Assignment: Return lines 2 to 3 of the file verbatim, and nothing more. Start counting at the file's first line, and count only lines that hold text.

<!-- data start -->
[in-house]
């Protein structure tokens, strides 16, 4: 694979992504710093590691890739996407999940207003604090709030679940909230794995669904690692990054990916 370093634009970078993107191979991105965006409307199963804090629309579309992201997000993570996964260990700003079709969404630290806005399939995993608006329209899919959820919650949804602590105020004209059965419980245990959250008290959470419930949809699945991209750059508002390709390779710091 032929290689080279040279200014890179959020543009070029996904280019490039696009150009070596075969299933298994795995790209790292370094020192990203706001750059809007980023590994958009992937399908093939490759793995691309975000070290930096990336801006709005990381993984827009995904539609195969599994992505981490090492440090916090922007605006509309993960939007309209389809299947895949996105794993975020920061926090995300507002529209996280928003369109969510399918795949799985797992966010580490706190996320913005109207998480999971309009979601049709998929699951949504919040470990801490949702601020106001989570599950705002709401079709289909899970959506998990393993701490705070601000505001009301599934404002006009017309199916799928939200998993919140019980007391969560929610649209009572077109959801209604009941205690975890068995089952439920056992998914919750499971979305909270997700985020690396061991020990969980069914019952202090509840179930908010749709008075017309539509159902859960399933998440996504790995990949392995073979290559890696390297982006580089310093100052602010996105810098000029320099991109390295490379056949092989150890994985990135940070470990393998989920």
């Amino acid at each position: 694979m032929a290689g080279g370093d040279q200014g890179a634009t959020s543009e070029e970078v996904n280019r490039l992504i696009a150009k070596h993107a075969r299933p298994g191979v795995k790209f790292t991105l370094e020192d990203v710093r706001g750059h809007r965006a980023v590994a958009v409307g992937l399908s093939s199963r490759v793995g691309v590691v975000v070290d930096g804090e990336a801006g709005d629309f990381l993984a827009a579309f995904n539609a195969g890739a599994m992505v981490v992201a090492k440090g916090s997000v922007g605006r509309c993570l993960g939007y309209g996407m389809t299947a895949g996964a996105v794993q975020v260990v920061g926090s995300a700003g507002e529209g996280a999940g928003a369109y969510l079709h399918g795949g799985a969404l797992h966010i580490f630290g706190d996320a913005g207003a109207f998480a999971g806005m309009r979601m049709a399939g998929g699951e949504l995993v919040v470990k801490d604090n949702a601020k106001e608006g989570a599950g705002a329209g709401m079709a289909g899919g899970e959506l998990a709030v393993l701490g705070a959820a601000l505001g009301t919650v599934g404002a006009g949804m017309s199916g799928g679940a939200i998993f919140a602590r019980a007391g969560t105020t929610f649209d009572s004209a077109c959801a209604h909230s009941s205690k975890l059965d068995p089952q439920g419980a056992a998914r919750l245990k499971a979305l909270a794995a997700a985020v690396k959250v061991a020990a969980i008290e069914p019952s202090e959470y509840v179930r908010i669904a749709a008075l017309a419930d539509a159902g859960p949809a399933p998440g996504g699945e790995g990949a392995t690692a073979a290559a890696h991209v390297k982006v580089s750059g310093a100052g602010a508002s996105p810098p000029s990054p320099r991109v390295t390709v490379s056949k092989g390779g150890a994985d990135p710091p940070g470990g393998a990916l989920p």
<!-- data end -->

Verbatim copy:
């Protein structure tokens, strides 16, 4: 694979992504710093590691890739996407999940207003604090709030679940909230794995669904690692990054990916 370093634009970078993107191979991105965006409307199963804090629309579309992201997000993570996964260990700003079709969404630290806005399939995993608006329209899919959820919650949804602590105020004209059965419980245990959250008290959470419930949809699945991209750059508002390709390779710091 032929290689080279040279200014890179959020543009070029996904280019490039696009150009070596075969299933298994795995790209790292370094020192990203706001750059809007980023590994958009992937399908093939490759793995691309975000070290930096990336801006709005990381993984827009995904539609195969599994992505981490090492440090916090922007605006509309993960939007309209389809299947895949996105794993975020920061926090995300507002529209996280928003369109969510399918795949799985797992966010580490706190996320913005109207998480999971309009979601049709998929699951949504919040470990801490949702601020106001989570599950705002709401079709289909899970959506998990393993701490705070601000505001009301599934404002006009017309199916799928939200998993919140019980007391969560929610649209009572077109959801209604009941205690975890068995089952439920056992998914919750499971979305909270997700985020690396061991020990969980069914019952202090509840179930908010749709008075017309539509159902859960399933998440996504790995990949392995073979290559890696390297982006580089310093100052602010996105810098000029320099991109390295490379056949092989150890994985990135940070470990393998989920």
């Amino acid at each position: 694979m032929a290689g080279g370093d040279q200014g890179a634009t959020s543009e070029e970078v996904n280019r490039l992504i696009a150009k070596h993107a075969r299933p298994g191979v795995k790209f790292t991105l370094e020192d990203v710093r706001g750059h809007r965006a980023v590994a958009v409307g992937l399908s093939s199963r490759v793995g691309v590691v975000v070290d930096g804090e990336a801006g709005d629309f990381l993984a827009a579309f995904n539609a195969g890739a599994m992505v981490v992201a090492k440090g916090s997000v922007g605006r509309c993570l993960g939007y309209g996407m389809t299947a895949g996964a996105v794993q975020v260990v920061g926090s995300a700003g507002e529209g996280a999940g928003a369109y969510l079709h399918g795949g799985a969404l797992h966010i580490f630290g706190d996320a913005g207003a109207f998480a999971g806005m309009r979601m049709a399939g998929g699951e949504l995993v919040v470990k801490d604090n949702a601020k106001e608006g989570a599950g705002a329209g709401m079709a289909g899919g899970e959506l998990a709030v393993l701490g705070a959820a601000l505001g009301t919650v599934g404002a006009g949804m017309s199916g799928g679940a939200i998993f919140a602590r019980a007391g969560t105020t929610f649209d009572s004209a077109c959801a209604h909230s009941s205690k975890l059965d068995p089952q439920g419980a056992a998914r919750l245990k499971a979305l909270a794995a997700a985020v690396k959250v061991a020990a969980i008290e069914p019952s202090e959470y509840v179930r908010i669904a749709a008075l017309a419930d539509a159902g859960p949809a399933p998440g996504g699945e790995g990949a392995t690692a073979a290559a890696h991209v390297k982006v580089s750059g310093a100052g602010a508002s996105p810098p000029s990054p320099r991109v390295t390709v490379s056949k092989g390779g150890a994985d990135p710091p940070g470990g393998a990916l989920p």